New Zealand's productivity puzzle

Dr Bryce Wilkinson
Insights Newsletter
19 April, 2024

Imagine two farmers, each with a plot of land. One farmer finds ways to make his land just 1% more productive each year - a bit better irrigation, a new crop rotation strategy, or a slight improvement in fertiliser use. The other farmer, content with his current methods, sees no need for change. 
Fast forward 20 years, and the difference between the two farms is dramatic. The innovative farmer's land is now 22% more productive, while the passive farmer's plot has stagnated. Which farm would an heir prefer to inherit?
This simple example illustrates the power of compound growth, a concept famously marvelled at by Albert Einstein, who reportedly called it the "eighth wonder of the world." 
Just as small, consistent improvements can lead to dramatic long-term gains in farming, the same principle applies to a nation's productivity.
Unfortunately, New Zealand's productivity figures are troubling. Statistics New Zealand's latest estimates, released this week, show negative growth for the year ended March 2023 across all three measures - labour, capital, and multi-factor productivity. 
Even more worrying is the long-term trend: decadal labour productivity growth has steadily declined from 1.9% p.a. in 2006, to a paltry 0.6% to 2023.
To put these numbers into perspective, let us consider their impact on the average New Zealand household. If labour productivity continues to grow at the current sluggish rate of 0.5% per year, the average household income from salaries and wages will only reach $92,000 in 2023 dollars by 2043.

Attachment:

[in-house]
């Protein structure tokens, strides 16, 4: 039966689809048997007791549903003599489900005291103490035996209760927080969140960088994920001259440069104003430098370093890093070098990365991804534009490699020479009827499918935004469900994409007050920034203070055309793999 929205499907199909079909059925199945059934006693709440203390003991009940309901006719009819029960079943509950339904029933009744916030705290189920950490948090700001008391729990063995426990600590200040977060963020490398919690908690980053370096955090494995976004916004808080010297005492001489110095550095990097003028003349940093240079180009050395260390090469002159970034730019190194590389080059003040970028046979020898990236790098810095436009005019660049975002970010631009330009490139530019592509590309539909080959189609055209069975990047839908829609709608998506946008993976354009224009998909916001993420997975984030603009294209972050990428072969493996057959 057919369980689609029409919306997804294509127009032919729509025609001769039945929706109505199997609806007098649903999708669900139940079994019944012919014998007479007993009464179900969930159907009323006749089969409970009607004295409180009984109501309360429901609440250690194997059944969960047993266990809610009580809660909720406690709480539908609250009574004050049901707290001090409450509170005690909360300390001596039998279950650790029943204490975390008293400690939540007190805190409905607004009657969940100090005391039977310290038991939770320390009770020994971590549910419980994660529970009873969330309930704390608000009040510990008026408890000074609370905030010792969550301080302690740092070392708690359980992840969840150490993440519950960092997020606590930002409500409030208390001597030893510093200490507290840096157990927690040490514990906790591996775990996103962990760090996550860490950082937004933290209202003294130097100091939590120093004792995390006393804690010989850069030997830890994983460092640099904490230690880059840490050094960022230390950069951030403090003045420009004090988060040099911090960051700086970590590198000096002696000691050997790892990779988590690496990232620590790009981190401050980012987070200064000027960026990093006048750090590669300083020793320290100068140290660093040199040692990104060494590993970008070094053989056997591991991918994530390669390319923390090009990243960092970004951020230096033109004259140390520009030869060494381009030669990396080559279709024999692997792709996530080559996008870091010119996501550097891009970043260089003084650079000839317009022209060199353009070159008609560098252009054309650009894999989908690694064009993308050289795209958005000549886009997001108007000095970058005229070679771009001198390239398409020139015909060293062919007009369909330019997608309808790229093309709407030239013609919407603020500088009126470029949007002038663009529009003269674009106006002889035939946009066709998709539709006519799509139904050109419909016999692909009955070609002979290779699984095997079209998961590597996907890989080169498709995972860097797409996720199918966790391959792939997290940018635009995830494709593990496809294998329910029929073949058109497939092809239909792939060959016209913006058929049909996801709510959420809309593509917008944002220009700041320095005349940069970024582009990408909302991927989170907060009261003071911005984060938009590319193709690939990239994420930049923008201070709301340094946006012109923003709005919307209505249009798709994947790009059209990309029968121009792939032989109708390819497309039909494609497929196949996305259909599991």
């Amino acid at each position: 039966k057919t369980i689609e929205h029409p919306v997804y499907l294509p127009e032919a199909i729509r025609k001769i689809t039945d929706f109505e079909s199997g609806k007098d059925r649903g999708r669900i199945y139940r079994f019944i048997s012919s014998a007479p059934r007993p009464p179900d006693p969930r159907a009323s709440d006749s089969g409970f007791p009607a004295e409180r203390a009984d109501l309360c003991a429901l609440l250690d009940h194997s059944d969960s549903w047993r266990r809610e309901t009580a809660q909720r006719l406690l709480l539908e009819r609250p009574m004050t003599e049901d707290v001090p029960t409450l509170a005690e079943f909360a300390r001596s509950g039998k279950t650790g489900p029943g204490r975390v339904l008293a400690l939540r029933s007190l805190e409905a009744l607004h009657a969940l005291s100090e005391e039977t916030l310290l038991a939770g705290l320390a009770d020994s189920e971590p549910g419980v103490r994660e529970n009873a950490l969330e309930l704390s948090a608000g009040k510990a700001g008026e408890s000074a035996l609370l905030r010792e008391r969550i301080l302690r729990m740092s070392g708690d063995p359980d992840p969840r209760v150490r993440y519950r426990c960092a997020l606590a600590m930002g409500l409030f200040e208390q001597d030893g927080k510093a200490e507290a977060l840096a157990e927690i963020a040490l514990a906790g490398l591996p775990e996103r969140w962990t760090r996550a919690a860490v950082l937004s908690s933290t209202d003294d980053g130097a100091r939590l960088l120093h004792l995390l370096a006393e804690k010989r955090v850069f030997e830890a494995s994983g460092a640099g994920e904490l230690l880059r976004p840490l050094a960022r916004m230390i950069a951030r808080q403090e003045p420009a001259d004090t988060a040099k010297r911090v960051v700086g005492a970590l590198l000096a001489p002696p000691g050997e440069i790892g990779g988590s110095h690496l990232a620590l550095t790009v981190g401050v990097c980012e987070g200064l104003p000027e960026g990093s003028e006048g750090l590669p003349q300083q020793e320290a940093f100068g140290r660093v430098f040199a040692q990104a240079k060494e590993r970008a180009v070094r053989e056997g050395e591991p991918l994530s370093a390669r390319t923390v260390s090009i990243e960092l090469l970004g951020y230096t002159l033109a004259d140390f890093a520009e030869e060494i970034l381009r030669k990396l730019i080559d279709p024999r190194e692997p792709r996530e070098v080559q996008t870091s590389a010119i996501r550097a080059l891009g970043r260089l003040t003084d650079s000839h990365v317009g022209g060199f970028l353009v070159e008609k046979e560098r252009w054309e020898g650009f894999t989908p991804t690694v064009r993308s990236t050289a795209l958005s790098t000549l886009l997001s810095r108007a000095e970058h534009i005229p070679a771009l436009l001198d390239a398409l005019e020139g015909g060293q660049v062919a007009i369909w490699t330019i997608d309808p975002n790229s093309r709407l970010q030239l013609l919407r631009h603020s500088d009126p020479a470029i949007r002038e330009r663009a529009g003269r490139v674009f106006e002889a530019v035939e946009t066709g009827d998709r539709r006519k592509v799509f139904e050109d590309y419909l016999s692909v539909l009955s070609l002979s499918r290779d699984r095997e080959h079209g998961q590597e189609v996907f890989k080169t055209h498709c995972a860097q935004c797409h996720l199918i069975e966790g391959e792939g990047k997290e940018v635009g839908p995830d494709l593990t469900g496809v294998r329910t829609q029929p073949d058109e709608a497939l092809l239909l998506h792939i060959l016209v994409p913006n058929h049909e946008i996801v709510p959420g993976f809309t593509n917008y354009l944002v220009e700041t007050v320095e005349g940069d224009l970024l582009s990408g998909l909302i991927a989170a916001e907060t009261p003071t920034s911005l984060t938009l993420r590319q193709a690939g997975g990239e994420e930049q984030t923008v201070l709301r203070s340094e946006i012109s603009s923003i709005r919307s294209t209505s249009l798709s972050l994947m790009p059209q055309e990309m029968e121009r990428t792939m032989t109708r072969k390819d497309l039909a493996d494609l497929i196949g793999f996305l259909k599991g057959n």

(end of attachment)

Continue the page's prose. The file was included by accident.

However, if productivity growth is a robust 2% annually, that figure jumps to $124,000 – markedly helping future generations to afford a higher standard of living, a cleaner environment, and more leisure time.
So, what can be done to turn the tide on New Zealand's dismal productivity trend?
The answer lies in a concerted and sustained effort from successive governments, with businesses, and individuals able and willing to respond. Attracting overseas investment, reducing red tape to encourage innovation, and improving educational outcomes are all crucial components of the recipe. 
Also important is helping those without jobs to find work and shifting people out of low-productivity roles, most immediately in the public sector.
The choices governments make today and tomorrow will have profound implications for the generations to come. By focusing on productivity growth, successive governments can unlock the key to a brighter future for all New Zealanders. 
Just as the innovative farmer's land flourished through consistent improvements, so too can New Zealanders thrive by persistent improvements that harness the power of compound growth. The more the government focuses on productivity growth now the better the prospects for our children and grandchildren, who will inherit the New Zealand that current generations build.

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